The Facebook Club

I’ve been out of high school a lot longer than I’d like to think about. I really hadn’t kept in touch with my friends. The ones I spent the most time with moved away, and I’m not good at maintaining long distance contacts. But with “social networking” all the rage, I got a Facebook page, and suddenly there were people I hadn’t seen in years, asking to be my “friend” and posting 30 year old memories. And it was like we’d always been together.

I went to a fairly small high school. I knew everyone in my class, along with most of the kids in the three years before and three years after I graduated. Give me a few minutes and I’ll name’em all. I knew their siblings and their parents.

The funny thing is that I guess my memory isn’t as good as I thought. I get friend requests from people I don’t remember until I look them up in the yearbook. I can’t remember who were siblings and who were cousins. Some people I remember well from grade school but was surprised to learn they were still around at graduation. Or that they weren’t. Looking through the yearbook, I’m shocked to see how many people I haven’t thought about at all since we left. I knew all these kids. Didn’t I?

So I have renewed close friendships, happily made new ones, dug out old pictures and newspapers, and rebooted my memory. I’ve chatted long into the night with some people, while I may just leave birthday wishes on the walls of others. I admire all the children and (GASP!) grandchildren, and pray for parents who are getting along in years. As I see my own children growing up and preparing to leave high school behind, I’m learning to cherish that time.

The best part is that it’s not at all like high school. We share a history, which gives a foundation to new friendships. Some of us share specific stories and memories. But the petty things which kept us in our separate cliques, the insecurities that kept us from talking to someone different from us, the jealousies that kept us from being happy for someone else’s success, are gone. We don’t have to keep up an image anymore—the jock, the good girl, the brain, the doper. We’re not the Breakfast Club anymore. The dumb kids aren’t dumb. The pretty girls are still pretty, even if they’re chubby now. The jocks have brains and the brains are coaching their kids. And we all have real feelings and dreams.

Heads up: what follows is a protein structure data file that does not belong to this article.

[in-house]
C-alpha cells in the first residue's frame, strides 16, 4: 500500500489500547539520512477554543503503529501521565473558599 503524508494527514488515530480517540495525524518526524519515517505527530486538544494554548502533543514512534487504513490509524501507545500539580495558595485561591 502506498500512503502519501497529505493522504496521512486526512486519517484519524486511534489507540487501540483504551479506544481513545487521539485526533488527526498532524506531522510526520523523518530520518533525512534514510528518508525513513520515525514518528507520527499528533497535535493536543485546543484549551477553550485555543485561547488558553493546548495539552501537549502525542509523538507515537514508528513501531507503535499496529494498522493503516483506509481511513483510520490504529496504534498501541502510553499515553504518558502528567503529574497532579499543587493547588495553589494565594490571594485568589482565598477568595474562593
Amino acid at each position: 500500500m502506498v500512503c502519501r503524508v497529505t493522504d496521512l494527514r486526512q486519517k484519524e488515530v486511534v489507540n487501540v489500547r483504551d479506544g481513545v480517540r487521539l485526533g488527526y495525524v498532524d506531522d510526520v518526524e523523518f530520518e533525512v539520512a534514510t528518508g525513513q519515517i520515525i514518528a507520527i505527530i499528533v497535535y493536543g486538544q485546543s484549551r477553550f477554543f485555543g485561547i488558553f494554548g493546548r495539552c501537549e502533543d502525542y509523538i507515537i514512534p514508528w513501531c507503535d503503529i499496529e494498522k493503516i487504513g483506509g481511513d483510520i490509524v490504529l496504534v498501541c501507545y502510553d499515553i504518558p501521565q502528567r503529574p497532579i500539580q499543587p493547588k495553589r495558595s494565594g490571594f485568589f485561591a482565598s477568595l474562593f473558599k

So here’s an apology for any hurt feelings I caused. Some forgiveness for hurts done to me. A thank you for little acts of kindness and a promise that if I ever get rich, I’ll buy pizza at Fred’s for everyone to pay back all the pizza I bummed when I was broke. I was blessed to have such friends when I was growing up. I’m blessed now to have them back.

3 Responses to “The Facebook Club”

  1. Brian Raison says:

    Hey… you should send this to Family Circle, Readers Digest, etc. Meanwhile, I’ll keep trying to write as well as you.

  2. Phyllis Jefferies says:

    You nailed this one right on the head. This is exactly how I feel about getting old friends back and getting new ones now! Thanks!

  3. admin says:

    Thank you for the compliment! If I wrote more than once every six months, I might be a little more popular!

Leave a Reply